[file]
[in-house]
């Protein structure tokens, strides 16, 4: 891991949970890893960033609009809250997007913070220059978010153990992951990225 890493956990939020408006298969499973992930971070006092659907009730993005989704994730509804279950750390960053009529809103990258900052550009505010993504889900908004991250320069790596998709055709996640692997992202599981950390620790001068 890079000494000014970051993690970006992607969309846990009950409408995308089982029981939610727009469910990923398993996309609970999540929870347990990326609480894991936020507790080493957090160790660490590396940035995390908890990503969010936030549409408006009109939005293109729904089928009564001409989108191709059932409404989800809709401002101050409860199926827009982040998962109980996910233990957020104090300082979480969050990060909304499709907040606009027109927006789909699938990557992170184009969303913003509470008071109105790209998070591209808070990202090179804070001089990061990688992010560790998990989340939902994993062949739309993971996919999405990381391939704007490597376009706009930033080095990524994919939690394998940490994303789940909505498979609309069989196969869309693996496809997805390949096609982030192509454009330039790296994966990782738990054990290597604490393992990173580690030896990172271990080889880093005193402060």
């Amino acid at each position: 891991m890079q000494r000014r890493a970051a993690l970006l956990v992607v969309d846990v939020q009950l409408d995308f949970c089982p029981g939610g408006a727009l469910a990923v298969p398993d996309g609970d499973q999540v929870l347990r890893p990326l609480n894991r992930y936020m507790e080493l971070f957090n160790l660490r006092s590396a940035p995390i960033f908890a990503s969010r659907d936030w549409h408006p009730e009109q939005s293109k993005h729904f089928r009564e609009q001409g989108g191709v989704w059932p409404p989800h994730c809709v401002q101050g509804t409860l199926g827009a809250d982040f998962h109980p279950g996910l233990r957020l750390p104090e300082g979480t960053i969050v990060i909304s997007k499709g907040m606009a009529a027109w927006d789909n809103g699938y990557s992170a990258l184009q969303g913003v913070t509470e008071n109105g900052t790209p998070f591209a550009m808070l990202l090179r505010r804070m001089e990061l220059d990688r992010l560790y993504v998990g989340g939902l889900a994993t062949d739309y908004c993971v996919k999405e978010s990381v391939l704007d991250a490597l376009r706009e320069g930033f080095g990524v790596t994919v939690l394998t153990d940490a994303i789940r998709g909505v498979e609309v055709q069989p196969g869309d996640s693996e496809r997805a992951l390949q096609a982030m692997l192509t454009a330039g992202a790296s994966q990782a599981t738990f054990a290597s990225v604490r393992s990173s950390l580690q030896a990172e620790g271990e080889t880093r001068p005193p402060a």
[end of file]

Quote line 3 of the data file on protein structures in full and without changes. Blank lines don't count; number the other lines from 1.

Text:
């Amino acid at each position: 891991m890079q000494r000014r890493a970051a993690l970006l956990v992607v969309d846990v939020q009950l409408d995308f949970c089982p029981g939610g408006a727009l469910a990923v298969p398993d996309g609970d499973q999540v929870l347990r890893p990326l609480n894991r992930y936020m507790e080493l971070f957090n160790l660490r006092s590396a940035p995390i960033f908890a990503s969010r659907d936030w549409h408006p009730e009109q939005s293109k993005h729904f089928r009564e609009q001409g989108g191709v989704w059932p409404p989800h994730c809709v401002q101050g509804t409860l199926g827009a809250d982040f998962h109980p279950g996910l233990r957020l750390p104090e300082g979480t960053i969050v990060i909304s997007k499709g907040m606009a009529a027109w927006d789909n809103g699938y990557s992170a990258l184009q969303g913003v913070t509470e008071n109105g900052t790209p998070f591209a550009m808070l990202l090179r505010r804070m001089e990061l220059d990688r992010l560790y993504v998990g989340g939902l889900a994993t062949d739309y908004c993971v996919k999405e978010s990381v391939l704007d991250a490597l376009r706009e320069g930033f080095g990524v790596t994919v939690l394998t153990d940490a994303i789940r998709g909505v498979e609309v055709q069989p196969g869309d996640s693996e496809r997805a992951l390949q096609a982030m692997l192509t454009a330039g992202a790296s994966q990782a599981t738990f054990a290597s990225v604490r393992s990173s950390l580690q030896a990172e620790g271990e080889t880093r001068p005193p402060a």